Diversity and Inclusion

I recently attended the Federation of Dharma School Teachers Conference, hosted by the Bay District, along with eight teachers from OCBC. It was a wonderful conference, and it focused on the issue of diversity and inclusion in our Dharma School classes. I felt that this issue is really an issue for the entire temple and Sangha as well, as the makeup of our Sanghas in our temples is transitioning from a predominant Japanese American Sangha to a more diverse Sangha, ethnically, and in other ways as well.

The conference was provocative, and it made us think very carefully about whether we are both diverse and inclusive. We could be diverse, but if those who attend do not feel included and truly a part of our Sangha, then we will have failed to be a true Sangha. We have to make everyone who attends feel as if they are included, a part of our Sangha.

I have met many people over the years who are new to Buddhism, and I often ask them how they happened to become Buddhist. More often than not, they reply that when they attended, they felt warm and welcomed and were made to feel that they belonged. This is very important, almost as important as how they connect with the teachings. Even if they connect with the teachings, if the Sangha is not warm and welcoming, they might not continue to attend. I think we all feel this way, whether it is working at a new company, being a new teacher at a school, or new nurse on a large hospital staff. Without a warm and welcoming environment and a feeling of being included, we would not want to stay anywhere, whether it is a job, a tennis club, a civic group, or a Buddhist temple.

I think it is wonderful to see the diversity that is growing at OCBC. We have Hispanic families, African American families, Indian families, in addition to our traditional Japanese and Japanese American families. We have interracial couples with mixed race children. We have gay couples and individuals who have found a home at OCBC and a teaching that embraces and does not exclude them. I hope that all of our families and individuals, both traditional and non-traditional, feel welcomed and included here at OCBC.

Diversity and inclusion have been a part of our Buddhist history and Sanghas from the very beginning. During the time of the Buddha, people of various backgrounds became his followers. There were the five ascetic monks who became his first five disciples, who were joined by many others as the first Sangha grew.

Shakyamuni Buddha was quite radical in that he spoke out against the caste system in India. In the caste system, there were clear and distinct classes of people, from the highest, Brahmin class, to the lowest, Sudra caste. There were even “outcasts” who were not considered to be a part of the lowest class of society. Shakyamuni Buddha embraced all castes of people into his Sangha, which was unheard of at his time. Even the criminal, Angulimala, became a disciple of the Buddha.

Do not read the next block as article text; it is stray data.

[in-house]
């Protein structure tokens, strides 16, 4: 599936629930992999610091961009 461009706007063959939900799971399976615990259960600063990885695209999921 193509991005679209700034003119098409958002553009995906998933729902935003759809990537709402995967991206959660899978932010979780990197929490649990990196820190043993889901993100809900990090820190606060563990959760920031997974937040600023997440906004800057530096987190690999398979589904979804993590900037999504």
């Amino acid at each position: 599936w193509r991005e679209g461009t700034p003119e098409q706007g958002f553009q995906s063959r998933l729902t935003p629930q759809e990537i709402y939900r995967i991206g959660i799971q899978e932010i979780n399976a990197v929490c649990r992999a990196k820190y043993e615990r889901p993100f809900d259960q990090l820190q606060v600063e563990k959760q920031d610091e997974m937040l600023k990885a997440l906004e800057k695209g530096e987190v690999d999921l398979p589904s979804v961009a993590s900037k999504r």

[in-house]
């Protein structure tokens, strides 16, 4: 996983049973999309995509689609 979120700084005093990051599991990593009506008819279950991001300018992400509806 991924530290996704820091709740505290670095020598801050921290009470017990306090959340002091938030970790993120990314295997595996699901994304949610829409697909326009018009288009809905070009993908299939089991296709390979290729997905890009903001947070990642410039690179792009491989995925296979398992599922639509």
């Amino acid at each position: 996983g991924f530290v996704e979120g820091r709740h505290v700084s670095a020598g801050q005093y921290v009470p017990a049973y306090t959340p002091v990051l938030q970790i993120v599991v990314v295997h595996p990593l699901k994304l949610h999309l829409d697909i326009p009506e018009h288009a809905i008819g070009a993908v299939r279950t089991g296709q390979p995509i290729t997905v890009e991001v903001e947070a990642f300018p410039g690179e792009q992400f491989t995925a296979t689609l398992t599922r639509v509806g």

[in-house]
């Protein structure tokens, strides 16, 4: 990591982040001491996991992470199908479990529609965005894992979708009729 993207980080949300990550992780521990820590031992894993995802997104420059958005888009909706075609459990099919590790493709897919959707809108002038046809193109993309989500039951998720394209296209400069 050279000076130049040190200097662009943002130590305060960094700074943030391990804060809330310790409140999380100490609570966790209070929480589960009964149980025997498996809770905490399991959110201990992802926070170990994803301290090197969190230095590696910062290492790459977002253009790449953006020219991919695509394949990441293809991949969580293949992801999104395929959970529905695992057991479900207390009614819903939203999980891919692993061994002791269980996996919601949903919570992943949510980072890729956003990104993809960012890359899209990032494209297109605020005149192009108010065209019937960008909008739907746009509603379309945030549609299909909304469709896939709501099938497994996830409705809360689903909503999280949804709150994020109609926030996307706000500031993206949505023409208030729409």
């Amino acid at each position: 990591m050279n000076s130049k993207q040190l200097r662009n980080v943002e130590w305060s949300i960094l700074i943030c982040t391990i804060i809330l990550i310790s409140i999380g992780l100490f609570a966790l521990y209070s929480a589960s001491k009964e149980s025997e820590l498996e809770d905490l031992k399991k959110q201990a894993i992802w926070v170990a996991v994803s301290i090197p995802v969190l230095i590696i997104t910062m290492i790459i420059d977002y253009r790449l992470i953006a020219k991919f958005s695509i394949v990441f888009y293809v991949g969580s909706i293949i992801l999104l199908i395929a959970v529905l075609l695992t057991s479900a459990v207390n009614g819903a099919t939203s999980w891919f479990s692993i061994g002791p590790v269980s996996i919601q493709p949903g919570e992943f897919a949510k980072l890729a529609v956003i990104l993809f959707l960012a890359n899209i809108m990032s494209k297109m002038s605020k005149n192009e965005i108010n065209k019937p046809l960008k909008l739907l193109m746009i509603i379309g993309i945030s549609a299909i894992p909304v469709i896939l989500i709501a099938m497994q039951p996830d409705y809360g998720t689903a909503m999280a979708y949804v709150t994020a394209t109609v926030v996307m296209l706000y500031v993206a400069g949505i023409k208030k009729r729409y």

During Shinran Shonin’s time, people of various backgrounds became his followers. When Shinran Shonin was exiled to Echigo by the orthodox Tendai Buddhism of his time, he lived amongst farmers and fishermen. He embraced all of them into his Sangha. Before Shinran, such people were not included into the Sangha. They were only lay people who were asked to donate and support the monastic temples and monasteries. They were not given the teachings, nor were they allowed to participate in services and gatherings.

If you visit ancient traditional temples and monasteries in Japan, what you notice right away is that there were no places for lay people to sit and attend a service. All of the services and rituals were for the monks, inside the temple. After Shinran Shonin, temples were built with a larger “gejin” or seated area, than the “naijin” or inner altar for ministers or monks. In Jodo Shinshu temples, the seated area is always larger than the altar area. Here at OCBC, we just completed the expansion of our hondo to increase the seated area. We didn’t expand the altar area.

I hope that our newer, non-traditional members and families will always feel welcomed and included here at OCBC. Everyone’s diversity brings so much to add to the depth and richness of our Sangha.

I also hope that our traditional members and families continue to feel welcome and included as well. I am always encouraged to see some of our traditional members being the “ambassadors” to speak to new people and to welcome them.

I hope that the non-traditional member can appreciate the history of OCBC and our pioneering founders who established the Orange County Buddhist Church and made it what it is today. I also hope that our traditional members can feel gratified that OCBC is growing and that the Dharma is being shared with more than just the Japanese American community.

As long as we continue to focus on the Dharma, then we will always have something that connects us, no matter how diverse we become.

I take refuge in the Buddha,
the one who shows me the way in this life.
I take refuge in the Dharma,
the way of understanding and love.
I take refuge in Sangha,
The community that lives in harmony and awareness.

Thich Nhat Hanh

Namuamidabutsu,
Rev. Marvin Harada